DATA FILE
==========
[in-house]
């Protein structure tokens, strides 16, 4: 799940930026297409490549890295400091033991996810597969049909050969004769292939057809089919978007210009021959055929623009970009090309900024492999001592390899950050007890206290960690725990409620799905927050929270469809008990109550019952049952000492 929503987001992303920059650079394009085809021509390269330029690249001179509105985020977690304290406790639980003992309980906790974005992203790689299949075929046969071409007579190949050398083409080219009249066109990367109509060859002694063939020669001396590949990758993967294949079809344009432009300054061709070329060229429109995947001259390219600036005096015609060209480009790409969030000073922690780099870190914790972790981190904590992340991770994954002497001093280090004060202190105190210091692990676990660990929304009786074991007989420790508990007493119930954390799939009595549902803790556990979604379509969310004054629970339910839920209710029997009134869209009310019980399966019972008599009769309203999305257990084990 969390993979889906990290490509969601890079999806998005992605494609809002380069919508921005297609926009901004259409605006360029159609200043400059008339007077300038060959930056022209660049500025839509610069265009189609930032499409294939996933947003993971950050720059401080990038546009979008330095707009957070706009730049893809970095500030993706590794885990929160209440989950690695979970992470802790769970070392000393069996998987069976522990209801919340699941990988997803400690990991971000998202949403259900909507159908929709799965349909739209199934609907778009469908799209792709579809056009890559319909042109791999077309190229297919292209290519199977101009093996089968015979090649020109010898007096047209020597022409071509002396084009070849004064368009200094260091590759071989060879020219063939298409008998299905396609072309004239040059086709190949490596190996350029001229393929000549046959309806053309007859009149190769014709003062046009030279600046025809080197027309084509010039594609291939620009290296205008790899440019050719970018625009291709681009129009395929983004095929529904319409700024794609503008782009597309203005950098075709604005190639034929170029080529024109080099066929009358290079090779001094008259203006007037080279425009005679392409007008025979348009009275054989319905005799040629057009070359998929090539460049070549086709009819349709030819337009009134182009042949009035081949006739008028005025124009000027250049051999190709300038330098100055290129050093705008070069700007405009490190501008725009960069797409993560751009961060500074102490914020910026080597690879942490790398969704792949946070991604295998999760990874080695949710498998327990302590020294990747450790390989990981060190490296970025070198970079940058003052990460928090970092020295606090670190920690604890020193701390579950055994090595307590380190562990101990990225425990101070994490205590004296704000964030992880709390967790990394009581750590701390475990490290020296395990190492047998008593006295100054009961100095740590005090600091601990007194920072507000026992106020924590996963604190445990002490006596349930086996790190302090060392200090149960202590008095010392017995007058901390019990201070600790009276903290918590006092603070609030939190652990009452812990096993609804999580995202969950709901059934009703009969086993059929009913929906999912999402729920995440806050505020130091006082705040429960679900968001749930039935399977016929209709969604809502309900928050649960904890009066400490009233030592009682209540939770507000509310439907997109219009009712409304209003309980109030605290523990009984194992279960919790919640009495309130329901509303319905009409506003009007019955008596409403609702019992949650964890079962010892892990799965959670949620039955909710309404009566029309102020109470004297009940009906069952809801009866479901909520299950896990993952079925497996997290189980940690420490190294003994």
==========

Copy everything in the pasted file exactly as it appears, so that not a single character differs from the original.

[in-house]
């Protein structure tokens, strides 16, 4: 799940930026297409490549890295400091033991996810597969049909050969004769292939057809089919978007210009021959055929623009970009090309900024492999001592390899950050007890206290960690725990409620799905927050929270469809008990109550019952049952000492 929503987001992303920059650079394009085809021509390269330029690249001179509105985020977690304290406790639980003992309980906790974005992203790689299949075929046969071409007579190949050398083409080219009249066109990367109509060859002694063939020669001396590949990758993967294949079809344009432009300054061709070329060229429109995947001259390219600036005096015609060209480009790409969030000073922690780099870190914790972790981190904590992340991770994954002497001093280090004060202190105190210091692990676990660990929304009786074991007989420790508990007493119930954390799939009595549902803790556990979604379509969310004054629970339910839920209710029997009134869209009310019980399966019972008599009769309203999305257990084990 969390993979889906990290490509969601890079999806998005992605494609809002380069919508921005297609926009901004259409605006360029159609200043400059008339007077300038060959930056022209660049500025839509610069265009189609930032499409294939996933947003993971950050720059401080990038546009979008330095707009957070706009730049893809970095500030993706590794885990929160209440989950690695979970992470802790769970070392000393069996998987069976522990209801919340699941990988997803400690990991971000998202949403259900909507159908929709799965349909739209199934609907778009469908799209792709579809056009890559319909042109791999077309190229297919292209290519199977101009093996089968015979090649020109010898007096047209020597022409071509002396084009070849004064368009200094260091590759071989060879020219063939298409008998299905396609072309004239040059086709190949490596190996350029001229393929000549046959309806053309007859009149190769014709003062046009030279600046025809080197027309084509010039594609291939620009290296205008790899440019050719970018625009291709681009129009395929983004095929529904319409700024794609503008782009597309203005950098075709604005190639034929170029080529024109080099066929009358290079090779001094008259203006007037080279425009005679392409007008025979348009009275054989319905005799040629057009070359998929090539460049070549086709009819349709030819337009009134182009042949009035081949006739008028005025124009000027250049051999190709300038330098100055290129050093705008070069700007405009490190501008725009960069797409993560751009961060500074102490914020910026080597690879942490790398969704792949946070991604295998999760990874080695949710498998327990302590020294990747450790390989990981060190490296970025070198970079940058003052990460928090970092020295606090670190920690604890020193701390579950055994090595307590380190562990101990990225425990101070994490205590004296704000964030992880709390967790990394009581750590701390475990490290020296395990190492047998008593006295100054009961100095740590005090600091601990007194920072507000026992106020924590996963604190445990002490006596349930086996790190302090060392200090149960202590008095010392017995007058901390019990201070600790009276903290918590006092603070609030939190652990009452812990096993609804999580995202969950709901059934009703009969086993059929009913929906999912999402729920995440806050505020130091006082705040429960679900968001749930039935399977016929209709969604809502309900928050649960904890009066400490009233030592009682209540939770507000509310439907997109219009009712409304209003309980109030605290523990009984194992279960919790919640009495309130329901509303319905009409506003009007019955008596409403609702019992949650964890079962010892892990799965959670949620039955909710309404009566029309102020109470004297009940009906069952809801009866479901909520299950896990993952079925497996997290189980940690420490190294003994």